Having listened to some test pieces of the guitar and getting the desired result, I decided to try another instrument. Keeping to the plucked string family, I contacted a different friend who played the ukulele, who agreed to send through a sample. There is a general consensus that the ukulele is a jolly instrument, reiterated by Barry Maz, who says that “as you start to explore the world of the ukulele, online and off, you will almost certainly come across comments such as… “the ukulele is such a happy instrument” … When I started playing I said them myself.” (Maz, 2014) Being a stereotypically happy instrument, I thought that the ukulele could provide the direction for the film in an also elevating light. The main argument from the post is that the ukulele is not a happy instrument, rather it being “no different from any other instrument” (Maz, 2014) , with one statement being:

“You may say that music is intended to make people happy … but lots of music is written to make people sad too. And to make people think, and to make people a whole range of other emotions, sometimes all at once. The point is, music is intended to MOVE you, to generate a reaction, a feeling or a response. ‘Happy’ is only part of what it can do.” (Maz, 2014)

As an instrument that is generally seen as jolly but can offer the range of emotions, I felt that the contrast of the expectations compared to what it may offer would be something different in directing the narrative. I managed to acquire a test sample of the ukulele playing which fit the narrative well. I felt that overall; the ukulele is the better instrument to go forward with as there is a contrast of a stereotypical happy instrument to direct the narrative of a sad story.

To conclude, it is apparent that sound is a very important part within film. Though there is still a dispute which may never be resolved due to different opinions, sound is something that should not be forgotten about, rather something that should be a predominant feature when creating any type of film in order to coincide with the visuals and help drive the narrative. Sound has been an integral part of film since cinema began. During the era of silent films and early cinema narrative was driven through the live performances and the use of the Mickey Mousing also provided direction in film although it is seen as a comedic practice used mainly in cartoons, but it has also been used in live action films. The introduction of synchronised sound from “Don Juan(1926), to “The Jazz Singer” (1927) and finally to the all talking, all colour film “On with the Show!” (1929) provided new ways to incorporate sound into film, allowing sound to direct the narrative in different and new ways. Whilst incorporating dialogue and other diegetic aspects into films can provide direction in film, it is also worth to note that non-diegetic sounds can also supply direction, as the use of different instruments and how the use of instruments are arranged can evoke different reactions from the audience, ranging from intense highs to extreme lows, such as the marimba providing joyous feelings and the cello offering the opposite side of the spectrum, as it promoted a morose feeling within the audience.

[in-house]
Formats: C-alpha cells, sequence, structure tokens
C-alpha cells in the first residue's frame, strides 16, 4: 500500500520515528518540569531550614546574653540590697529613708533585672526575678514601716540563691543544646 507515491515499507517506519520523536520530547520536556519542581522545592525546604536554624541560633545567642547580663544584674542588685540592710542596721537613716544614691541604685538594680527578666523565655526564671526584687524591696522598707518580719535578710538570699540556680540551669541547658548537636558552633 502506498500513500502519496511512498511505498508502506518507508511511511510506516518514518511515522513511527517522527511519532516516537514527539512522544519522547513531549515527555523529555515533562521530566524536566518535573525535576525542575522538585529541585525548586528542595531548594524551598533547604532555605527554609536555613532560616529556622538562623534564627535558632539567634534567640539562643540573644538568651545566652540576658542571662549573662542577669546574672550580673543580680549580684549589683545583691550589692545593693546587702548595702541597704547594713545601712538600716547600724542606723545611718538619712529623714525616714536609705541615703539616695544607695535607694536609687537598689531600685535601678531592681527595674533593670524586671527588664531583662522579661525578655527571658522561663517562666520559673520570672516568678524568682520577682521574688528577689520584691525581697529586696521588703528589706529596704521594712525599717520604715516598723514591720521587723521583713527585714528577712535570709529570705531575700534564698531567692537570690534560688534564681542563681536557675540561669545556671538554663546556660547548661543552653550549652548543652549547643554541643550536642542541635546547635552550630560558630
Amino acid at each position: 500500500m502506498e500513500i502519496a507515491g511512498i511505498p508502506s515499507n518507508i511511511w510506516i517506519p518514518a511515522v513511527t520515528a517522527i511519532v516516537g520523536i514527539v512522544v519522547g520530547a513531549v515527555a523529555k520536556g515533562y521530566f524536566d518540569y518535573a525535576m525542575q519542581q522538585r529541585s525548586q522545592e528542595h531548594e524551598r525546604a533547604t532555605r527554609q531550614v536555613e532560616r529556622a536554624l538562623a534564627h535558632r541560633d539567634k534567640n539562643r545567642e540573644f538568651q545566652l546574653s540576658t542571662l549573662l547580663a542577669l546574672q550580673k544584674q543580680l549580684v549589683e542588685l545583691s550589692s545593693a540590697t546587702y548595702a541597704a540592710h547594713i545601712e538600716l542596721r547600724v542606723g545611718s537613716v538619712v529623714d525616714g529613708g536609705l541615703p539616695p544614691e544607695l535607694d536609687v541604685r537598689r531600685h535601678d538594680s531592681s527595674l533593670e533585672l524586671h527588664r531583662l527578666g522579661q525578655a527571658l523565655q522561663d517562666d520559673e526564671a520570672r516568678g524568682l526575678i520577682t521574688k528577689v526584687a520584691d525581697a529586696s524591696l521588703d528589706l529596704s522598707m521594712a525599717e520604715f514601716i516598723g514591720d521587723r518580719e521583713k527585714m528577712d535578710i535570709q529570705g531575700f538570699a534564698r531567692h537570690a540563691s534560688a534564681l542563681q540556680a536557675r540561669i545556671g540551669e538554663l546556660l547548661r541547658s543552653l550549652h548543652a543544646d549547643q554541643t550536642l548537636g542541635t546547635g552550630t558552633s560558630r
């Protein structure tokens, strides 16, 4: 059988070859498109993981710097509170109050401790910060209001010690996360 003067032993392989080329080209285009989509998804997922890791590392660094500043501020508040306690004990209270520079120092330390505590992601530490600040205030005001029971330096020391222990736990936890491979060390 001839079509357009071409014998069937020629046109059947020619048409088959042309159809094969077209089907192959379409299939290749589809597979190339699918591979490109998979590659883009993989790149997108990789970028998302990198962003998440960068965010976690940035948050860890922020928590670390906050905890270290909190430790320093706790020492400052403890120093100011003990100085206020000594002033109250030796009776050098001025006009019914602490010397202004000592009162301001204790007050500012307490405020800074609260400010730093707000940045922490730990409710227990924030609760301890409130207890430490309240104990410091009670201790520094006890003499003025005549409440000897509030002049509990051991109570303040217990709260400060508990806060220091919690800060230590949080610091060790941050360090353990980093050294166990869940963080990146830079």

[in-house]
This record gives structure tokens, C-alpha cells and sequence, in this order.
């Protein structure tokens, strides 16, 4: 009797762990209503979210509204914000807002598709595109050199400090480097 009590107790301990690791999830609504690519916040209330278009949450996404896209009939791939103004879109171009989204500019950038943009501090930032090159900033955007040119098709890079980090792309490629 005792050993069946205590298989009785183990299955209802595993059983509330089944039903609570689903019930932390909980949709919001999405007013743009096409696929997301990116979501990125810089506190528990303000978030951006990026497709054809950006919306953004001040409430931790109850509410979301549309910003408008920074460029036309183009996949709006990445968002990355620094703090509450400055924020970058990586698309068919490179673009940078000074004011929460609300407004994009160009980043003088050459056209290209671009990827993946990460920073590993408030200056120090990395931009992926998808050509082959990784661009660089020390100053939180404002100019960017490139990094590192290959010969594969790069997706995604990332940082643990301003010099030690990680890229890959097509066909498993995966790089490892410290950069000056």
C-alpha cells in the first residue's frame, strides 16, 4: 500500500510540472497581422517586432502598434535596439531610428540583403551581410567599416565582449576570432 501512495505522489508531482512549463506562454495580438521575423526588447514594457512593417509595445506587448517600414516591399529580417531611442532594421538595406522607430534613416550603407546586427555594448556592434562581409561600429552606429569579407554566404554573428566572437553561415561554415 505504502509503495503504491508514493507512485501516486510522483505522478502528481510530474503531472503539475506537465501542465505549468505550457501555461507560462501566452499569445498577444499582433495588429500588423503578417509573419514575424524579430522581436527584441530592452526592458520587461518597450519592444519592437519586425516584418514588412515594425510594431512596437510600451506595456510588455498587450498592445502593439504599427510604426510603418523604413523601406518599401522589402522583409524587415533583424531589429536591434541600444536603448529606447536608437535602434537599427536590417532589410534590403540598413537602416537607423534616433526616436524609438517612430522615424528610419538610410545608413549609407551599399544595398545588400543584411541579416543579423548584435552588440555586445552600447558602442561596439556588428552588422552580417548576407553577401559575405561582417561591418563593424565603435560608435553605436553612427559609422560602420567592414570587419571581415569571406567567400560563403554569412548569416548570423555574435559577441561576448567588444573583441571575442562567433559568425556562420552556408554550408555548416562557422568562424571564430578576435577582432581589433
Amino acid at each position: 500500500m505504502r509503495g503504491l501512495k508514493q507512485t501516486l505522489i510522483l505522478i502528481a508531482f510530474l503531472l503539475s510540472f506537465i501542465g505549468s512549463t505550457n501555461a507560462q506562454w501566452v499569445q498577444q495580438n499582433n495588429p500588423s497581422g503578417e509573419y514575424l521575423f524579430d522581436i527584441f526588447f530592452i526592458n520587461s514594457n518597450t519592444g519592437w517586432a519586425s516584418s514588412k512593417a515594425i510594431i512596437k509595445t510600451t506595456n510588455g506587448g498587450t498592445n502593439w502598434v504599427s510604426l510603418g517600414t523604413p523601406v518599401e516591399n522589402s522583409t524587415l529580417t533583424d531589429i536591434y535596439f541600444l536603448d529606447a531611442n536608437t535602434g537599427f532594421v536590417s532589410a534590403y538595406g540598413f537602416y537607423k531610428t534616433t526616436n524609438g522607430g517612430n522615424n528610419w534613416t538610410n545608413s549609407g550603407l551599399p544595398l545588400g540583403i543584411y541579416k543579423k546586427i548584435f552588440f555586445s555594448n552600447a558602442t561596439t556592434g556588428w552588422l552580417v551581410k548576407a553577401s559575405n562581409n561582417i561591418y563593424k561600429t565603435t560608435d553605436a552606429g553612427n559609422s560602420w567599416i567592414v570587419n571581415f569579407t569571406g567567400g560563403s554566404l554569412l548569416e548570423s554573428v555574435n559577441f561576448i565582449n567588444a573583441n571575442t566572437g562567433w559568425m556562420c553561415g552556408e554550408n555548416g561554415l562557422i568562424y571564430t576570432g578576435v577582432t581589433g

For my personal project, my final film has been affected by most of these points. As an animation that does not have dialogue included I have to be sure that the music I use is correct in order to direct the story. The visuals unaccompanied with music will not be enough to stimulate the audience’s senses alone, so the music is of great importance and is something that I have thought about heavily during my current pre-production phase of my film. From testing different instruments, I was able to see which type of instruments and sounds sounded more fitting in order to drive the narrative. Although the guitar sounded good and fit the narrative, I feel that the ukulele drove the narrative better from what it was able to offer. Typically, the ukulele is a cheerful instrument, but for the purpose of the films narrative, it is switched to add a sad tone to it. I believe that the contrast of this better narrates the story of a rags to riches person, who busks for a living.